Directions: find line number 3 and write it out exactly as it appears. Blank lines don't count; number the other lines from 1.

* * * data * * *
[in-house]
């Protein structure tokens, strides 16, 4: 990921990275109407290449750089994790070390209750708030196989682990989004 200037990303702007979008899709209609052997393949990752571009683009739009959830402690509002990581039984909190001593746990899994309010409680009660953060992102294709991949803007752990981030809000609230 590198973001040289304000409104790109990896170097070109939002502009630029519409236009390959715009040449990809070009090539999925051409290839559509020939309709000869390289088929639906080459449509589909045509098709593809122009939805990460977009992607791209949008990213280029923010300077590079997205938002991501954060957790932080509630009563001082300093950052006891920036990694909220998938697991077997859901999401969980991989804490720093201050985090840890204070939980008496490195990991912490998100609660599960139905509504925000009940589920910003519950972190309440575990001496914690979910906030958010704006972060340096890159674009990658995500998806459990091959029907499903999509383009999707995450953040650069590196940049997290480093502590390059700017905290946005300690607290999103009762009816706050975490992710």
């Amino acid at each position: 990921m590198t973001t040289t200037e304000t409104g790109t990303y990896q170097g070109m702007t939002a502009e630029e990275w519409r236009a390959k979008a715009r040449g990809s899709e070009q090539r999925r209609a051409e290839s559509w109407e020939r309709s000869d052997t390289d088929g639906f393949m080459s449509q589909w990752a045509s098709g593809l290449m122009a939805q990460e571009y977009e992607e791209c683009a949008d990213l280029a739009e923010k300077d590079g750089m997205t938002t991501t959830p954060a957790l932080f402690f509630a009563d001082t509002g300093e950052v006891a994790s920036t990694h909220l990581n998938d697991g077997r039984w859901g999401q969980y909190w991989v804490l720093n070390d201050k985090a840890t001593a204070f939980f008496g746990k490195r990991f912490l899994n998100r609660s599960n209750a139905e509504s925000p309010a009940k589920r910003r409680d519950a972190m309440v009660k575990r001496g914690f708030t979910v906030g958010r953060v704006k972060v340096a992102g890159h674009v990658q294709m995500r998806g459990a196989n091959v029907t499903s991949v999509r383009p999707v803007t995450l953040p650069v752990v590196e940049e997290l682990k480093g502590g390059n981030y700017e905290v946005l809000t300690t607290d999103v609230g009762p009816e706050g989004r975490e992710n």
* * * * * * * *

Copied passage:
């Amino acid at each position: 990921m590198t973001t040289t200037e304000t409104g790109t990303y990896q170097g070109m702007t939002a502009e630029e990275w519409r236009a390959k979008a715009r040449g990809s899709e070009q090539r999925r209609a051409e290839s559509w109407e020939r309709s000869d052997t390289d088929g639906f393949m080459s449509q589909w990752a045509s098709g593809l290449m122009a939805q990460e571009y977009e992607e791209c683009a949008d990213l280029a739009e923010k300077d590079g750089m997205t938002t991501t959830p954060a957790l932080f402690f509630a009563d001082t509002g300093e950052v006891a994790s920036t990694h909220l990581n998938d697991g077997r039984w859901g999401q969980y909190w991989v804490l720093n070390d201050k985090a840890t001593a204070f939980f008496g746990k490195r990991f912490l899994n998100r609660s599960n209750a139905e509504s925000p309010a009940k589920r910003r409680d519950a972190m309440v009660k575990r001496g914690f708030t979910v906030g958010r953060v704006k972060v340096a992102g890159h674009v990658q294709m995500r998806g459990a196989n091959v029907t499903s991949v999509r383009p999707v803007t995450l953040p650069v752990v590196e940049e997290l682990k480093g502590g390059n981030y700017e905290v946005l809000t300690t607290d999103v609230g009762p009816e706050g989004r975490e992710n």